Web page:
The Kensington and Chelsea Foundation
Bringing green spaces to Kensington and Chelsea
The Royal Borough of Kensington and Chelsea tends to conjure up images of wealth and opportunity. Yet some parts are among the most deprived in the country. In North Kensington, 41% of children live in poverty. In an area just off Ladbroke Grove, there’s 20 years’ difference in life expectancy across just eight streets.
The environment has an important part to play. With few local green spaces open to all, many residents have no safe space to escape from the pressures of urban living.
The Kensington and Chelsea Foundation is a grant giving organisation that supports local charities in the borough. We partnered with them to fund projects that encourage local green spaces, bring people together, and promote the benefits of gardening.
Why support green spaces?
Urban parks and gardens play a critical role in cooling cities, and trees help filter out harmful air pollution. In an area like Kensington and Chelsea, which has the second highest carbon emissions of all London boroughs, these spaces are vital.
Parks and gardens have a positive impact on the people living around them. Studies have shown that the proportion of green and open space is linked to self-reported levels of health and mental health and for all ages and socio-economic groups, through improving companionship, a sense of identity and belonging.
- Kensington and Chelsea has the second highest proportion of deaths in London attributable to air pollution. On average poor quality air brings forward everyone’s death by nearly 16 months.
- Income inequality is higher in Kensington and Chelsea than any other borough by a considerable margin.
- For each £1 spent by local authorities and their partners on public green space, Londoners enjoy at least £27 in value.
Investing in local projects
Our grant of £20,000 to the Kensington and Chelsea Foundation has allowed them to invest in projects that might otherwise struggle to secure funding.
They’ve funded the following five green space projects, helping improve people’s physical and mental health:
SPID Theatre Company, which provides free weekly gardening sessions. The grant will fund 250 hours of communal gardening activities, contributing to the increased physical and mental wellbeing of over 200 local people and a decrease in antisocial behaviour around the garden.
The Clement James Centre, which is using the grant to develop its community gardening project. It aims to improve the mental and physical health of 250 participants by providing nutrition and gardening courses, gardening groups and trips. The project will also reduce social isolation and improve residents’ nutrition.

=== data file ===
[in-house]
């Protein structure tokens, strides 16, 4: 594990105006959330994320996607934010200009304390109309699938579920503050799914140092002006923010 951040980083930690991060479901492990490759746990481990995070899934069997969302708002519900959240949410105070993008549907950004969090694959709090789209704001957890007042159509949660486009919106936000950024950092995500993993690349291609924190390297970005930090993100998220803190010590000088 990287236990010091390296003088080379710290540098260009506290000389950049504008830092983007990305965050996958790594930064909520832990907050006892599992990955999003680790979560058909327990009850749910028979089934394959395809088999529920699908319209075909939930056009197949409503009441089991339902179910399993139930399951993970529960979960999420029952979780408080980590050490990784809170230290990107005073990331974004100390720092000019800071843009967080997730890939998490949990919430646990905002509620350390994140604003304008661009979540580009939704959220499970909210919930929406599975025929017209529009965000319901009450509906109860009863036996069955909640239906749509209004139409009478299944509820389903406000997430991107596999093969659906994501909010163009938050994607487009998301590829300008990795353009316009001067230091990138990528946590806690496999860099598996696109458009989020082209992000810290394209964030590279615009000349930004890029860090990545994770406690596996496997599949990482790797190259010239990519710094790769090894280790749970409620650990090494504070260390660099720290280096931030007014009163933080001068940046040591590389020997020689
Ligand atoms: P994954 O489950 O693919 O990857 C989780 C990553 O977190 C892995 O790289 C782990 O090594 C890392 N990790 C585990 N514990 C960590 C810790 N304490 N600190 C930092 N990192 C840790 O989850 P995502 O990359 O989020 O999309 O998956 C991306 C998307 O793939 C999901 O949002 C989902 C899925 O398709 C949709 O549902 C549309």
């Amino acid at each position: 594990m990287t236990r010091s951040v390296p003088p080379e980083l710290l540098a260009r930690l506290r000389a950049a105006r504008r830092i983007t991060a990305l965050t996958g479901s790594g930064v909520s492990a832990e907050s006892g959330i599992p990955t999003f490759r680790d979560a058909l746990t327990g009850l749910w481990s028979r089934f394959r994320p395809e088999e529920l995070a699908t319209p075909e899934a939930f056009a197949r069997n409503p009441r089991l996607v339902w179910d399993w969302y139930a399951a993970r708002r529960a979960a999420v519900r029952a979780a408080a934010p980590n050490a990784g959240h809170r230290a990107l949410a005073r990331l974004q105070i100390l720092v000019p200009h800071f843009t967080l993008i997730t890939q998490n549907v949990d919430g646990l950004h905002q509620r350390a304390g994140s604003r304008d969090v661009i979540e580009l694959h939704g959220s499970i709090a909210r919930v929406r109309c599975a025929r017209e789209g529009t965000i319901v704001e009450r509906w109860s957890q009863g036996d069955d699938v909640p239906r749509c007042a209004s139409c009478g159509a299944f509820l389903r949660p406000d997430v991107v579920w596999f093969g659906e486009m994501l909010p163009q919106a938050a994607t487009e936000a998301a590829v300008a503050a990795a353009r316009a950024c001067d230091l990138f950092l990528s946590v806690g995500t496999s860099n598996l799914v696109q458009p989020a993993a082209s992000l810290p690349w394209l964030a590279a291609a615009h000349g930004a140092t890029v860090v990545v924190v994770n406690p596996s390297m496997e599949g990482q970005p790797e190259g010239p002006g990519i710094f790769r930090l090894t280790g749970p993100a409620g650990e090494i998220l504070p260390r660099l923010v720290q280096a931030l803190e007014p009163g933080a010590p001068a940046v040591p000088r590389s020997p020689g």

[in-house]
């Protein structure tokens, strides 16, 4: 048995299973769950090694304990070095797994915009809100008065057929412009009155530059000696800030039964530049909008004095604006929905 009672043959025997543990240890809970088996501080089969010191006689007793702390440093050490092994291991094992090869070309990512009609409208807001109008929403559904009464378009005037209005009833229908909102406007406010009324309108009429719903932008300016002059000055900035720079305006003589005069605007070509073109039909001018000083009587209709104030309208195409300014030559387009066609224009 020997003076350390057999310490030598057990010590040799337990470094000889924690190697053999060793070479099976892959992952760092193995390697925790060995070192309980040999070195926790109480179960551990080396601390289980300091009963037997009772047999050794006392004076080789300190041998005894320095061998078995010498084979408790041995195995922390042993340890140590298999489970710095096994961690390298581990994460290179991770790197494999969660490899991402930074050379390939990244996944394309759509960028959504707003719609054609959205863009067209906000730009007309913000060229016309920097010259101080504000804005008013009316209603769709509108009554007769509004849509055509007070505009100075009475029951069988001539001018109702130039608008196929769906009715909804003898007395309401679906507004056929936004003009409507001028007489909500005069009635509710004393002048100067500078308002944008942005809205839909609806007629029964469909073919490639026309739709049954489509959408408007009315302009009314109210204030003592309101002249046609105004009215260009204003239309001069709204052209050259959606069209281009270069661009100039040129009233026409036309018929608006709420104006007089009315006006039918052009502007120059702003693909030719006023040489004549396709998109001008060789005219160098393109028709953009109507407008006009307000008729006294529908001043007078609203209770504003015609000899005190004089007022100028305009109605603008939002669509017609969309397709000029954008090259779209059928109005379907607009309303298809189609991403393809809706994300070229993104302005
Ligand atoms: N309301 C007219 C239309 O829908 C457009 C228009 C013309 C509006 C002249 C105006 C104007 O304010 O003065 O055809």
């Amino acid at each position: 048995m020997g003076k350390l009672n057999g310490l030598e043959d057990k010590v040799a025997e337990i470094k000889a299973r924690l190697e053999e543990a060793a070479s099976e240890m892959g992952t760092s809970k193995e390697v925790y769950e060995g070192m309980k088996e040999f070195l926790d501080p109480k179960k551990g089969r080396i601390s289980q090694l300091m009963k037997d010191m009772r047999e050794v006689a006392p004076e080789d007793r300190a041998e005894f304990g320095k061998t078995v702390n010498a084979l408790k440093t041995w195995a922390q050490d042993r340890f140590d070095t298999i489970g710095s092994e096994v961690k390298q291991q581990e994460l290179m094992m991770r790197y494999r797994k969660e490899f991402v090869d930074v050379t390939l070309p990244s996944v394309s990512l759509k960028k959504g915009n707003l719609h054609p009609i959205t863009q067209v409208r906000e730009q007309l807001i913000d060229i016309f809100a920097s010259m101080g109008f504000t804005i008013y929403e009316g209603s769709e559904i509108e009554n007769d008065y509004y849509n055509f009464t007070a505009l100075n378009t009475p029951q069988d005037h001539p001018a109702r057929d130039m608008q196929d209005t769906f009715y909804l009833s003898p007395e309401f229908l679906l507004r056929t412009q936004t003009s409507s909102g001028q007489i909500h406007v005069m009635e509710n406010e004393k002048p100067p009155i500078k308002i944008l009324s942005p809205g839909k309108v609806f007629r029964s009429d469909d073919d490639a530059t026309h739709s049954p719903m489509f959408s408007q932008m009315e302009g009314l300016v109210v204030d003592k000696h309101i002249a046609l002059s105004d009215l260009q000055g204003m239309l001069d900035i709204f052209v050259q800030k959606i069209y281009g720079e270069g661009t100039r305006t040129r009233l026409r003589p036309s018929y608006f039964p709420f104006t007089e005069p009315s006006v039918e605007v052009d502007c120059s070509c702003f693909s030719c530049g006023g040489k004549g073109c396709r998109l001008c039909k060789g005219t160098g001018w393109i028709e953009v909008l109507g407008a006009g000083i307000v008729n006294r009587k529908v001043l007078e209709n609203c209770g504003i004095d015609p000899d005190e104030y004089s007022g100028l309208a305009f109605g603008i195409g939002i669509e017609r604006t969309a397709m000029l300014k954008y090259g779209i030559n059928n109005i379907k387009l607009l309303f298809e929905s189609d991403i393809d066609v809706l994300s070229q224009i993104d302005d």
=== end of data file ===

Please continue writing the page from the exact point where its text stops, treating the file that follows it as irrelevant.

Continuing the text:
St Mary Abbot’s Rehabilitation & Training (SMART), a project involving clearing and re-planting an overgrown garden for 30 residents of all ages. Over the year, the project is anticipated to improve the participants’ mental and physical health, while over 200 people will benefit from having access to a pleasant communal space.
Full of Life, which is expanding its gardening activities to develop a cut flower, individual plant and bee-keeping project with the community. The project aims to develop the confidence and gardening expertise of 25 young people with disabilities and build links with other local community organisations through flower donations. It also creates an opportunity for participants to engage with the wider community by selling flowers, plants and honey.
Flourish in the Forest, a programme offering offer local families exclusive access to the Maxilla Forest School to explore, play, picnic and get creative. The grant allowed Flourish in the Forest to run safely throughout the summer months, so families living in cramped conditions with limited access to outside space could have a regular weekly slot.
“Through several of the projects we already fund at Kusuma Trust, we know how important green spaces are and the difference they can make to people’s health and wellbeing. It’s great to be supporting these projects and I look forward to seeing their impact on the local community.”